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What to know about heartworm disease
Heartworm disease is one of the most serious conditions that pets can get. These worms are carried by infected mosquitoes that can then transmit them to your animal with one simple bite. Knowing all the facts about heartworms and heartworm disease can help you better protect your dog or kitty this summer and throughout the entire year.
How are heartworms spread
Heartworms are carried by infected mosquitoes when they are immature and called microfilariae. Once an infected mosquito bites an animal, the microfilariae are released into the dog or cat's bloodstream where they create stress and damage the blood cells and vessel walls. As they move they cause clotting and narrowing of the blood vessels, leading to a rise in the animal's blood pressure. As the blood pressure goes up, the heart must pump harder and faster to get the blood through the damaged vessels, leading to heart failure over time. During this time, the microfilariae have set up shop in the animal's lungs and heart, where they breed and grow. Untreated heartworms can live between 3 and 5 years in a host.
Signs of a heartworm infestation
Because heartworms prefer to live in an animal's heart and lungs, signs of an infestation can include the dog or cat coughing more or seeming short of breath. Other pets may act lethargic and less playful, while some animals will suffer from weight loss due to a loss of appetite for pet food, fainting and blood clotting problems. If you notice any of these symptoms, you should bring your pooch or kitty to the vet immediately as heartworm disease can be life-threatening.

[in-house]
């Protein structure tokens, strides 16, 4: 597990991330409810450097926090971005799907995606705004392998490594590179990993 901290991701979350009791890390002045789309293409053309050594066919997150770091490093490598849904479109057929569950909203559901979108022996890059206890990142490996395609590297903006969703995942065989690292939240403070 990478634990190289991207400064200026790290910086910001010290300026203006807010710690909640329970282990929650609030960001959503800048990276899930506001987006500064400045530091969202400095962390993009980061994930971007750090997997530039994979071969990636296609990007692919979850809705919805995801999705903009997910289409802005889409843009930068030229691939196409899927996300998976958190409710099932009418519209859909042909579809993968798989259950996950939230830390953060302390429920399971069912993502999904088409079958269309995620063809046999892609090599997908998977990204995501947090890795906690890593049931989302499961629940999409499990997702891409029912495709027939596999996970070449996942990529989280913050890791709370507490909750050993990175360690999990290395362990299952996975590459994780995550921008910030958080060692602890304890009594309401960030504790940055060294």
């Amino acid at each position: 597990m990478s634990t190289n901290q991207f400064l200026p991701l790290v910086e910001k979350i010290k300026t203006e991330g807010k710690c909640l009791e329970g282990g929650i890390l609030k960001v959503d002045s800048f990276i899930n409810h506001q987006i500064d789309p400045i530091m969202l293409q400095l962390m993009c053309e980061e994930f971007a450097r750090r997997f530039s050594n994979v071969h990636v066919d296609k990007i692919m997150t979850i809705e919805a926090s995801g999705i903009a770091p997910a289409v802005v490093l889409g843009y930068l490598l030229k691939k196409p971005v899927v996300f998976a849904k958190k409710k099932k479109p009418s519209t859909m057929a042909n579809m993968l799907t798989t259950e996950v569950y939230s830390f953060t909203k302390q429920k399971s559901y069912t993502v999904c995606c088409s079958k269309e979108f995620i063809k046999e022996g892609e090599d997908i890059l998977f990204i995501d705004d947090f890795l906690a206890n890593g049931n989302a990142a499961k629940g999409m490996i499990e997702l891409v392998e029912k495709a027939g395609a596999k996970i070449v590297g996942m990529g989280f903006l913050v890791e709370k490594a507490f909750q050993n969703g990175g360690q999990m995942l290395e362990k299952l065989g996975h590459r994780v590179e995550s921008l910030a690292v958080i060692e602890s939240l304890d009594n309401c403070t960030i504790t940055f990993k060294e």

How to protect your pet against heartworms
Heartworm disease is a serious concern, but there are ways to keep the problem at bay. The most effective way to prevent heartworm disease in your animal is to start and keep it on monthly heartworm, flea and tick preventative pet drugs. Medication like Revolution and Sentinel work to keep all three parasites away, while products like Frontline Plus repel fleas, ticks and chewing lice.
Your dog or cat will need to take a blood test before starting heartworm medication to check for potential existing heartworms already in their bodies. Giving preventative medicine to a dog or cat that is already infected with the disease can actually cause more harm. Once your vet gives you the OK, you can start giving your pup or kitty its monthly medication to prevent harmful heartworm disease.